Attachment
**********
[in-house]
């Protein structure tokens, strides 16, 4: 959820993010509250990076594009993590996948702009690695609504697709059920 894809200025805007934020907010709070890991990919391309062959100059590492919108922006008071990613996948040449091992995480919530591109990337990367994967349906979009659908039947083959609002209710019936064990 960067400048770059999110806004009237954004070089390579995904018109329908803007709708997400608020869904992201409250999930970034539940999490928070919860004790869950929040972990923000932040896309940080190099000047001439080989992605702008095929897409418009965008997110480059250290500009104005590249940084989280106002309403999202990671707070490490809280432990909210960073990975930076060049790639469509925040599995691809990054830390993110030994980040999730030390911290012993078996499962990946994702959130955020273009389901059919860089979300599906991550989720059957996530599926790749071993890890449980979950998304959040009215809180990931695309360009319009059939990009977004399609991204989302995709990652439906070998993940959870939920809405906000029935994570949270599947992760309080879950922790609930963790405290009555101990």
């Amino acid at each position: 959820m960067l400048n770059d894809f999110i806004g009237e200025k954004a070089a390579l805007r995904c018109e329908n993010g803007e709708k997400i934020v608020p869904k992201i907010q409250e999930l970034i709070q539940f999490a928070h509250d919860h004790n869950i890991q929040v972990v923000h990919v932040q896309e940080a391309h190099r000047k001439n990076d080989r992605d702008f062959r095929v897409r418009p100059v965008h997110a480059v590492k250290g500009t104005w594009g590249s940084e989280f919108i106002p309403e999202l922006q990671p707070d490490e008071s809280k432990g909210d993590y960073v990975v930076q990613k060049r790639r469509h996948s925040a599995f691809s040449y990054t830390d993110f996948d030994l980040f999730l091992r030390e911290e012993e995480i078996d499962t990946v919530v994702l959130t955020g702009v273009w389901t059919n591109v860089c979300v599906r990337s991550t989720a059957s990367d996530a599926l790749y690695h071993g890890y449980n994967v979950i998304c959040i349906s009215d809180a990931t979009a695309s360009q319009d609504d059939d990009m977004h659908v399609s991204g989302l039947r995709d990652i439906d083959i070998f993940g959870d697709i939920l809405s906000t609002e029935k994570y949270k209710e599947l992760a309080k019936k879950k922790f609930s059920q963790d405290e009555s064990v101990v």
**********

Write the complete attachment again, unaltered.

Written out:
[in-house]
């Protein structure tokens, strides 16, 4: 959820993010509250990076594009993590996948702009690695609504697709059920 894809200025805007934020907010709070890991990919391309062959100059590492919108922006008071990613996948040449091992995480919530591109990337990367994967349906979009659908039947083959609002209710019936064990 960067400048770059999110806004009237954004070089390579995904018109329908803007709708997400608020869904992201409250999930970034539940999490928070919860004790869950929040972990923000932040896309940080190099000047001439080989992605702008095929897409418009965008997110480059250290500009104005590249940084989280106002309403999202990671707070490490809280432990909210960073990975930076060049790639469509925040599995691809990054830390993110030994980040999730030390911290012993078996499962990946994702959130955020273009389901059919860089979300599906991550989720059957996530599926790749071993890890449980979950998304959040009215809180990931695309360009319009059939990009977004399609991204989302995709990652439906070998993940959870939920809405906000029935994570949270599947992760309080879950922790609930963790405290009555101990």
């Amino acid at each position: 959820m960067l400048n770059d894809f999110i806004g009237e200025k954004a070089a390579l805007r995904c018109e329908n993010g803007e709708k997400i934020v608020p869904k992201i907010q409250e999930l970034i709070q539940f999490a928070h509250d919860h004790n869950i890991q929040v972990v923000h990919v932040q896309e940080a391309h190099r000047k001439n990076d080989r992605d702008f062959r095929v897409r418009p100059v965008h997110a480059v590492k250290g500009t104005w594009g590249s940084e989280f919108i106002p309403e999202l922006q990671p707070d490490e008071s809280k432990g909210d993590y960073v990975v930076q990613k060049r790639r469509h996948s925040a599995f691809s040449y990054t830390d993110f996948d030994l980040f999730l091992r030390e911290e012993e995480i078996d499962t990946v919530v994702l959130t955020g702009v273009w389901t059919n591109v860089c979300v599906r990337s991550t989720a059957s990367d996530a599926l790749y690695h071993g890890y449980n994967v979950i998304c959040i349906s009215d809180a990931t979009a695309s360009q319009d609504d059939d990009m977004h659908v399609s991204g989302l039947r995709d990652i439906d083959i070998f993940g959870d697709i939920l809405s906000t609002e029935k994570y949270k209710e599947l992760a309080k019936k879950k922790f609930s059920q963790d405290e009555s064990v101990v």